First-year student

As a Syrian-American, I put a priority on stopping the violence and forcing all parties to the negotiation table. To do that, intervention is necessary. However, the United States should not intervene unilaterally, but rather with a coalition. Some of my relatives are living in Aleppo where they endure pain, suffering and anxiety. Other family members are refugees in Egypt and Lebanon. I want the world to spend less time emphasizing the civil war aspect of the situation in Syria and think about it more in humanitarian terms. Then people will understand why intervention is necessary.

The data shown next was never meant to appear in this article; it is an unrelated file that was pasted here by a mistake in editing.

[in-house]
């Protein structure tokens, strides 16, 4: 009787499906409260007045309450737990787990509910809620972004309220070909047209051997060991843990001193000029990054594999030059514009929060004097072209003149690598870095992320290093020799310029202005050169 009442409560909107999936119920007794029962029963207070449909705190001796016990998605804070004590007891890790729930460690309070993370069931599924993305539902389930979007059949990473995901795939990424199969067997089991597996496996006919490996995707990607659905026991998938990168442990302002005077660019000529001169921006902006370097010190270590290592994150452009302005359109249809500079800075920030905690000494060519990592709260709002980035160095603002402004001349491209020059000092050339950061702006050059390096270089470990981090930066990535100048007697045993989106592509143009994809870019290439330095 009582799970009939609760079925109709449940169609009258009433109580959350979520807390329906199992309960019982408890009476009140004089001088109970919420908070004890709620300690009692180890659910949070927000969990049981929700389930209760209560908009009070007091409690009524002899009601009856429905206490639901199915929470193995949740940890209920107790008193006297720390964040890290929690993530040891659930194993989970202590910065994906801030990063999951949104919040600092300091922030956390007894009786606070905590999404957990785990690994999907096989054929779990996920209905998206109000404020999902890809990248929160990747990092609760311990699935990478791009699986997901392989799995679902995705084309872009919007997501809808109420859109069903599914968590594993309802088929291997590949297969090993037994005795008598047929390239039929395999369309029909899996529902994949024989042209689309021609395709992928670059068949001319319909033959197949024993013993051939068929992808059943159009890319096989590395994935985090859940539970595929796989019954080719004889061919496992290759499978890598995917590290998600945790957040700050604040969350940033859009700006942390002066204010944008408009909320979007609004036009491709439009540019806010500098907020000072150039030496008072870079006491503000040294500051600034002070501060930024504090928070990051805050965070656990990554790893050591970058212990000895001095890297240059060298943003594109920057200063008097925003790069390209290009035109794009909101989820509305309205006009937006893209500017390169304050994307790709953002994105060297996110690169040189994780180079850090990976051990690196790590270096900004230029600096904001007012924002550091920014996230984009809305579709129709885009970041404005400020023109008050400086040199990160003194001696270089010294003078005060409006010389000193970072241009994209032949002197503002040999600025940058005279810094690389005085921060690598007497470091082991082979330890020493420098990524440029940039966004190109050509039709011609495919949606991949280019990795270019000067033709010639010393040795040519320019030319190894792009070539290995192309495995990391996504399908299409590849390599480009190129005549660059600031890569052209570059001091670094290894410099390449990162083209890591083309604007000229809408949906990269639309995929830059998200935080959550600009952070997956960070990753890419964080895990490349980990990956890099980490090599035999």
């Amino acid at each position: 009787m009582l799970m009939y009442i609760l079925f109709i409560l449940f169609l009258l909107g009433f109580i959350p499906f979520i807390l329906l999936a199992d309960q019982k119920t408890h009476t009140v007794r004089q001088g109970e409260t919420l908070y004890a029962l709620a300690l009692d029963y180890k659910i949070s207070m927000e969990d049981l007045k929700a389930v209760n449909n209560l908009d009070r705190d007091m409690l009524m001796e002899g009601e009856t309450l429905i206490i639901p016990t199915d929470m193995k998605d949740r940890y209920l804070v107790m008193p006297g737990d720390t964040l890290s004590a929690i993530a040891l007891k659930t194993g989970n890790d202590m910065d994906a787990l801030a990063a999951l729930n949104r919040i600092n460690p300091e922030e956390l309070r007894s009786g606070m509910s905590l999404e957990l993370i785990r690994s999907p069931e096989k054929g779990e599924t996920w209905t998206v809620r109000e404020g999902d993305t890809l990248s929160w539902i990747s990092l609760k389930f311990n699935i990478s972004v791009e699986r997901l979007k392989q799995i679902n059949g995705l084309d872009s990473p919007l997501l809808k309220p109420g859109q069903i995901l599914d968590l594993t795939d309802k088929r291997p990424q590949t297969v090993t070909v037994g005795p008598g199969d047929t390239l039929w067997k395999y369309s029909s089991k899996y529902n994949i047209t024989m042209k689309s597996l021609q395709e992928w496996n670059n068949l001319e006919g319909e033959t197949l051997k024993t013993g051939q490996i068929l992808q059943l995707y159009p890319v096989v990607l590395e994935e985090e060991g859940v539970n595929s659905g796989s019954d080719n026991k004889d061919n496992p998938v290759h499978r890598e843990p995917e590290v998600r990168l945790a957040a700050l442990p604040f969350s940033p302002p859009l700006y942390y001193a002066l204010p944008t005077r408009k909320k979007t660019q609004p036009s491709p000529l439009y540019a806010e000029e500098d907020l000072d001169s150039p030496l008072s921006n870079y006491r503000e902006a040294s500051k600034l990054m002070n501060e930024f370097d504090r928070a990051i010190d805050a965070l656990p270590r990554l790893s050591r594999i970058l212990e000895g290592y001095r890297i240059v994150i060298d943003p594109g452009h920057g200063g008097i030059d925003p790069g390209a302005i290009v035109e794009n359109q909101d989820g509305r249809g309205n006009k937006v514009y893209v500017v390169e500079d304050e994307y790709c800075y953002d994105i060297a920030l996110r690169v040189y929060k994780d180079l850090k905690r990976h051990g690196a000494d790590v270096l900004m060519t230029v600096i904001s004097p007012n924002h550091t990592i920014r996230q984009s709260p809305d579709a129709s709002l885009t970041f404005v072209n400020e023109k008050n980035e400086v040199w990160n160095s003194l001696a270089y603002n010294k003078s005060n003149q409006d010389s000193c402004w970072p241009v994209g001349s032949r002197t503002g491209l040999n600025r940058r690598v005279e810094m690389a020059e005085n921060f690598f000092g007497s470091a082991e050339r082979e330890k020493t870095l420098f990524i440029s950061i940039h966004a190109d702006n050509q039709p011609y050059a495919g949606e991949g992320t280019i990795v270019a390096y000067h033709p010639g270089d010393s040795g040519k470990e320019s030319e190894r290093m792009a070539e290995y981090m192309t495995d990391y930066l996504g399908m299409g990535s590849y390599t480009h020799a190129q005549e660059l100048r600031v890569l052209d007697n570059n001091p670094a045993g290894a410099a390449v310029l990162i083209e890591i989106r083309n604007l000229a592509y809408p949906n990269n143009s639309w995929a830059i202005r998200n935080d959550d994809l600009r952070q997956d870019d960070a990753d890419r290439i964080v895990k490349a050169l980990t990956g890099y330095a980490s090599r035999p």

Paul J.

Warren Chair
of Catholic Theology,
Duke Divinity School

The violence in Syria is an occasion for lament, and for the massive provision of aid and support to the suffering by the U.S. and international agencies. It is not an occasion for U.S. military intervention. Any such intervention would be dubiously legal and certainly immoral. Those, including our president, who support it do so because they think that things will be better in the long term if we contribute further violence to an already horrific situation. But we Americans are in no position to make such predictions, as our disastrous recent track record of making them amply shows.

Philip Bennett

the Eugene C. Patterson Professor of the Practice of Journalism and Public Policy; director of the DeWitt Wallace Center for Media and Democracy